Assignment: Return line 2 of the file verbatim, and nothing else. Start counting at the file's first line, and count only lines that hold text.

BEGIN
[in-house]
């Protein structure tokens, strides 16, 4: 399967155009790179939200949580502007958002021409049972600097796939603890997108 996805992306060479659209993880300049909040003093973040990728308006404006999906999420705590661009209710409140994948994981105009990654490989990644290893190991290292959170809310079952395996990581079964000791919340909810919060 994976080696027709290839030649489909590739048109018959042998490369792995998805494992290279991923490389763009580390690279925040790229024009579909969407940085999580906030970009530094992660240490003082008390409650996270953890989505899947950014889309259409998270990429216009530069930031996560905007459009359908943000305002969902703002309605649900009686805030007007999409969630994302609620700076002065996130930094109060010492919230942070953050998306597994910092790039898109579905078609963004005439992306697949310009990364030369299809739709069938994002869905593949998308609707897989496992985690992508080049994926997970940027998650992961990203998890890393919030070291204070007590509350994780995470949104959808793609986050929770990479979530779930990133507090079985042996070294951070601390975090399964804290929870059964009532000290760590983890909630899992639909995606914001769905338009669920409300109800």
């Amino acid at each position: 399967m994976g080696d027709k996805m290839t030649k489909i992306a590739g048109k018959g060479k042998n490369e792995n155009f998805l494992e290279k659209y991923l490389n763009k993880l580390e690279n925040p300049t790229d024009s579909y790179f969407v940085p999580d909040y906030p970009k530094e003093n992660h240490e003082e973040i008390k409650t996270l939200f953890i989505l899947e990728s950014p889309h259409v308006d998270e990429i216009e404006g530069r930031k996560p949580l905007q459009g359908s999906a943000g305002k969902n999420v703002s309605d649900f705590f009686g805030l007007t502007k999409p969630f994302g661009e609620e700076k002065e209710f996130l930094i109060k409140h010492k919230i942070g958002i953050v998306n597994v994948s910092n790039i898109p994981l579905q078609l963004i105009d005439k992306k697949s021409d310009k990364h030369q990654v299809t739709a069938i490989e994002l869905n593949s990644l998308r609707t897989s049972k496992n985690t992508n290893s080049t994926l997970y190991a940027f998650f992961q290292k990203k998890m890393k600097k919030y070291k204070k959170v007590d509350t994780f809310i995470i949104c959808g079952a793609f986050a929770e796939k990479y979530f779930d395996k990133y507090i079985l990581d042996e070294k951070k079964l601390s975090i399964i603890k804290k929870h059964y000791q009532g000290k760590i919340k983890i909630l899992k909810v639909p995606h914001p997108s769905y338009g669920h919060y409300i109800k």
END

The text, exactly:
């Protein structure tokens, strides 16, 4: 399967155009790179939200949580502007958002021409049972600097796939603890997108 996805992306060479659209993880300049909040003093973040990728308006404006999906999420705590661009209710409140994948994981105009990654490989990644290893190991290292959170809310079952395996990581079964000791919340909810919060 994976080696027709290839030649489909590739048109018959042998490369792995998805494992290279991923490389763009580390690279925040790229024009579909969407940085999580906030970009530094992660240490003082008390409650996270953890989505899947950014889309259409998270990429216009530069930031996560905007459009359908943000305002969902703002309605649900009686805030007007999409969630994302609620700076002065996130930094109060010492919230942070953050998306597994910092790039898109579905078609963004005439992306697949310009990364030369299809739709069938994002869905593949998308609707897989496992985690992508080049994926997970940027998650992961990203998890890393919030070291204070007590509350994780995470949104959808793609986050929770990479979530779930990133507090079985042996070294951070601390975090399964804290929870059964009532000290760590983890909630899992639909995606914001769905338009669920409300109800």